Buffy 3×05: Homecoming

[Review by Mike Marinaro]

[Writer: David Greenwalt | Director: David Greenwalt | Aired: 11/03/1998]

The battle for Homecoming Queen is on, and it’s a lot more fun than it has any right to be. This isn’t a mind blowing episode of BtVS, but it’s quite entertaining. Where it loses some credibility is in its choice of demon contestants in Mr. Trick’s SlayerFest 98. As example, the remaining Gorch vampire and his ‘wife’ are somehow cornier that when he appeared back in “Bad Eggs” [2×12] . Nevertheless, lots of other important stuff happens here. The Mayor is introduced, Buffy tries to compete in a popularity contest in hope that she’s chosen for something besides beheading, and there’s more Mr. Trick.

Early on we see Buffy visiting Angel at the mansion trying to explain to him that she’s moved on and that things are different now. Angel’s reaction to all this news is perfect because his last ensouled memory is sleeping with her. It’s no wonder that he still feels extremely close to her. Buffy also tells him about her relationship with Scott Hope. She thinks he’s a stable guy, but it turns out her “out of it” behavior hasn’t gone unnoticed, so he breaks up with her.

This (the emotional detachment with her boyfriends) is a problem that Buffy has throughout the entire series. She feels like she’s giving a relationship her all even though she’s not genuinely emotionally open. Like Riley says in “Into the Woods” [5×10] , “It’s about me taking care of you! It’s about letting me in.” In that same episode, Xander tells her that in order to have a working relationship you’ve got to be completely open with your partner, “I’m talking scary, messy, no-emotions-barred need.” Buffy fully understands and articulates her problem by “Conversations with Dead People” [7×07] , while talking to the vampire Holden.

The rest of the episode is completely focused on Buffy and Cordelia. Because Cordelia gets side-tracked by her Homecoming Queen campaign and forgets to remind Buffy about the photo shoot, Buffy takes a stand and decides to compete against Cordelia (and the others) for Homecoming Queen. She tells everyone it’s not a big deal to her, but it’s obvious it means a ton. Buffy breaking the glass bottle with her hand after she discovers that all her friends are helping Cordelia instead of her is the first striking example of its importance. It’s not until later and under attack when Buffy admits to Cordelia the true reason for competing. She simply wants to be chosen for something other than slaying for once so that she’s recognized as being a person, and not simply the Slayer.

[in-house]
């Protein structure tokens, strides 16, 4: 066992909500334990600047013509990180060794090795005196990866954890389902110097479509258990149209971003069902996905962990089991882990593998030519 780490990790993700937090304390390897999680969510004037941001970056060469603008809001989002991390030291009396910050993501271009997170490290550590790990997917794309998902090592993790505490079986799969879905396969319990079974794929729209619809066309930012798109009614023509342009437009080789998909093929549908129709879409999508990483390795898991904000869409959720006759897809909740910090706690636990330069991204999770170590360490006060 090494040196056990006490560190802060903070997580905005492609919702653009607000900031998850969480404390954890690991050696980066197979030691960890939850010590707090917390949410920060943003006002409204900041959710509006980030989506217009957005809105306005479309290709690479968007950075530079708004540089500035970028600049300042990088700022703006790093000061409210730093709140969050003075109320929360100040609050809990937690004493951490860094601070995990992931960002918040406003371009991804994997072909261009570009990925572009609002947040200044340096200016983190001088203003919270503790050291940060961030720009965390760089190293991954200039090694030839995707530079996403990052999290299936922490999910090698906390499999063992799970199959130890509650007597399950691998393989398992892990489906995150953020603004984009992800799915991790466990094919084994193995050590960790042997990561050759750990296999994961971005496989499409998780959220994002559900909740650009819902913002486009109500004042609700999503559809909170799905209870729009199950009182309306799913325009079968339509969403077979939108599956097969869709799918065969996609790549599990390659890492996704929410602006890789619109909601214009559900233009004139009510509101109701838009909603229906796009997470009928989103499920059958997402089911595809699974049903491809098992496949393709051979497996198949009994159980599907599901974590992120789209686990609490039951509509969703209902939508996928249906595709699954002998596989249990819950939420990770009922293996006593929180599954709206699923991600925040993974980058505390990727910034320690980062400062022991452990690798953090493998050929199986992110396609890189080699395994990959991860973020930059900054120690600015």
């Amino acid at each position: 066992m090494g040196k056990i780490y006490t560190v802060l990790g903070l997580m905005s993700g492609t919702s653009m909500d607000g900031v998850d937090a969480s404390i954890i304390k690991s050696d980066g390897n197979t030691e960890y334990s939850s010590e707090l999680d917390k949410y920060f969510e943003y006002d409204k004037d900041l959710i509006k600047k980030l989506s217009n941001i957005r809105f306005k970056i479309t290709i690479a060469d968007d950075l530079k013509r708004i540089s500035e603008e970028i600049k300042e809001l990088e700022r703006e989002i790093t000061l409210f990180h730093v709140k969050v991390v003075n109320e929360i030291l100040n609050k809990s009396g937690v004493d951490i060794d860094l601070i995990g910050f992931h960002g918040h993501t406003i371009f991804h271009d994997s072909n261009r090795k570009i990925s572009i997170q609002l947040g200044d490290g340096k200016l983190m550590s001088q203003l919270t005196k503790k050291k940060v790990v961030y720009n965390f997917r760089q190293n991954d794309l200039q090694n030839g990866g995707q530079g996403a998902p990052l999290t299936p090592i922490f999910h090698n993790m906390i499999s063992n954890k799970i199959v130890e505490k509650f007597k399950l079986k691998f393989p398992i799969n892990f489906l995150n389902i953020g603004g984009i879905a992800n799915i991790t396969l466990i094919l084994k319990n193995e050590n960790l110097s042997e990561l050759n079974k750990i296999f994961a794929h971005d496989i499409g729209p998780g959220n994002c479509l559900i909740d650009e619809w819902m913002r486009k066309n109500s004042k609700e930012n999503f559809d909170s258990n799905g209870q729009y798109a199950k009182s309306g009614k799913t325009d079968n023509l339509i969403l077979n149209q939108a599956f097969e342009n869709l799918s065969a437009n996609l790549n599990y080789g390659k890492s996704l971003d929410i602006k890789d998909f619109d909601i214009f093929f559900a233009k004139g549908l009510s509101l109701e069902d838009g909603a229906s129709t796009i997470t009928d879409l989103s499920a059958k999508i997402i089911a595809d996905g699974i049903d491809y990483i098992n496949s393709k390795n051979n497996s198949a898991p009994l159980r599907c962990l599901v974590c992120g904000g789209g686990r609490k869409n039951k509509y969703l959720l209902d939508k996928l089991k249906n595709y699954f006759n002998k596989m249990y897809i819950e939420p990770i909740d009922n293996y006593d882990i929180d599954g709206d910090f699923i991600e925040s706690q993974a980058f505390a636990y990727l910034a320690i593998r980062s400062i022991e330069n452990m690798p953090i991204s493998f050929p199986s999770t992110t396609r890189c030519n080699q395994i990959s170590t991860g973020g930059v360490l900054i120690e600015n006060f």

It’s amazingly fitting, though, that neither of them win the crown. Cordelia is made for this competition, so when she loses too, Buffy doesn’t have to feel very bad about it. On an unrelated topic, we finally got to see the Mayor! Right from his very first scene he comes across as creepy and multi-layered. There’s a lot more entertainment and development for him on the way.

Overall this is a perfectly enjoyable episode with a few small problems. The only thing I outright hated was Willow and Xander’s kiss. This relationship is really coming out of nowhere, from a character development perspective, and I don’t buy it at all. It appears as though the only reason the writers made them do this is because Cordelia is moving over to AtS next season. Also, Anya (entering the picture soon) will need Xander to be free so she can put the fun moves on him. I find the Willow and Xander ‘thing’ one of the few times in the series where the characters did something I felt was out of character. In reality, though, it’s a small complaint in an otherwise very fun episode.

 


Minor Pros/Cons (+/-)

+ Oz breaking up the Buffy and Scott Homecoming stalemate. “The judges will accept that as a ‘yes.'”
+ Mr. Trick calls Buffy nubile.
+ Buffy’s favorite teacher from the previous year doesn’t remember her.
+ Mr. Trick’s speech on the recorded tape meant for Buffy and Faith.
+ Willow and Xander’s “formal clothes” scene before the kiss.
+ Willow and Xander deciding to swap Faith for Cordelia in the limo so Buffy and Cordelia can work out their ‘issues.’
+ Giles trying to make a joke about there being trouble then wandering off for mini sandwiches.